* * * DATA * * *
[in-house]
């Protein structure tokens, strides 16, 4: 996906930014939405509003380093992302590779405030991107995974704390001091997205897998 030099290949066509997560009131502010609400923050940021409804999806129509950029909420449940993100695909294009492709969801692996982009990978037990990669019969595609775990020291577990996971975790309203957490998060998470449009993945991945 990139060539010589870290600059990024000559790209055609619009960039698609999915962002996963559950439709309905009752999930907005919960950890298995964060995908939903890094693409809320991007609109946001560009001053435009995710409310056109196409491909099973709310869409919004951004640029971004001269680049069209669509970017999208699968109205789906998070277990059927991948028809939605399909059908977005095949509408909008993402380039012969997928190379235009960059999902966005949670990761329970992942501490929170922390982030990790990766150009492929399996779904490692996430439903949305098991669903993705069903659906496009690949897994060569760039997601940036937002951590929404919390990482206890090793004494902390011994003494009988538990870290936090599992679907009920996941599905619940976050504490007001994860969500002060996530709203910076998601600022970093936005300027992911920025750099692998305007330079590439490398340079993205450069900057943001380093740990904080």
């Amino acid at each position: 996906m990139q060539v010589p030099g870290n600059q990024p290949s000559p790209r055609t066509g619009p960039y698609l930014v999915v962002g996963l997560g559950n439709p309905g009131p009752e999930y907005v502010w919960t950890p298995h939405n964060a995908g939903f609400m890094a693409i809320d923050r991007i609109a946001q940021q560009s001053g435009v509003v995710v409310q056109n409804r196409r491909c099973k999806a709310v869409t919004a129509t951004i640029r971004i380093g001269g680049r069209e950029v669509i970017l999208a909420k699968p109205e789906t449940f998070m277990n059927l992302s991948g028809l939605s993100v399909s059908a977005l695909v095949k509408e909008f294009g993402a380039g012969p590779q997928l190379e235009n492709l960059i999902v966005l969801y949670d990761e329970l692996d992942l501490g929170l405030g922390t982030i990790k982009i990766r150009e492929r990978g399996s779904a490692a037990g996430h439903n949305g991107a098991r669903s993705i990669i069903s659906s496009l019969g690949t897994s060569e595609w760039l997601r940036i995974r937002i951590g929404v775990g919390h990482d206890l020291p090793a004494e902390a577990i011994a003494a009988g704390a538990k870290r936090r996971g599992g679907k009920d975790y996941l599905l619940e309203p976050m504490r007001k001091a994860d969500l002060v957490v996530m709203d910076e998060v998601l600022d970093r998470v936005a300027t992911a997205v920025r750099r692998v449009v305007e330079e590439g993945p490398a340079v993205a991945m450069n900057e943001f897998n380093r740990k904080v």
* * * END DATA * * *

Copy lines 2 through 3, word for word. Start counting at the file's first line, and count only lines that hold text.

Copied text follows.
């Protein structure tokens, strides 16, 4: 996906930014939405509003380093992302590779405030991107995974704390001091997205897998 030099290949066509997560009131502010609400923050940021409804999806129509950029909420449940993100695909294009492709969801692996982009990978037990990669019969595609775990020291577990996971975790309203957490998060998470449009993945991945 990139060539010589870290600059990024000559790209055609619009960039698609999915962002996963559950439709309905009752999930907005919960950890298995964060995908939903890094693409809320991007609109946001560009001053435009995710409310056109196409491909099973709310869409919004951004640029971004001269680049069209669509970017999208699968109205789906998070277990059927991948028809939605399909059908977005095949509408909008993402380039012969997928190379235009960059999902966005949670990761329970992942501490929170922390982030990790990766150009492929399996779904490692996430439903949305098991669903993705069903659906496009690949897994060569760039997601940036937002951590929404919390990482206890090793004494902390011994003494009988538990870290936090599992679907009920996941599905619940976050504490007001994860969500002060996530709203910076998601600022970093936005300027992911920025750099692998305007330079590439490398340079993205450069900057943001380093740990904080």
């Amino acid at each position: 996906m990139q060539v010589p030099g870290n600059q990024p290949s000559p790209r055609t066509g619009p960039y698609l930014v999915v962002g996963l997560g559950n439709p309905g009131p009752e999930y907005v502010w919960t950890p298995h939405n964060a995908g939903f609400m890094a693409i809320d923050r991007i609109a946001q940021q560009s001053g435009v509003v995710v409310q056109n409804r196409r491909c099973k999806a709310v869409t919004a129509t951004i640029r971004i380093g001269g680049r069209e950029v669509i970017l999208a909420k699968p109205e789906t449940f998070m277990n059927l992302s991948g028809l939605s993100v399909s059908a977005l695909v095949k509408e909008f294009g993402a380039g012969p590779q997928l190379e235009n492709l960059i999902v966005l969801y949670d990761e329970l692996d992942l501490g929170l405030g922390t982030i990790k982009i990766r150009e492929r990978g399996s779904a490692a037990g996430h439903n949305g991107a098991r669903s993705i990669i069903s659906s496009l019969g690949t897994s060569e595609w760039l997601r940036i995974r937002i951590g929404v775990g919390h990482d206890l020291p090793a004494e902390a577990i011994a003494a009988g704390a538990k870290r936090r996971g599992g679907k009920d975790y996941l599905l619940e309203p976050m504490r007001k001091a994860d969500l002060v957490v996530m709203d910076e998060v998601l600022d970093r998470v936005a300027t992911a997205v920025r750099r692998v449009v305007e330079e590439g993945p490398a340079v993205a991945m450069n900057e943001f897998n380093r740990k904080v």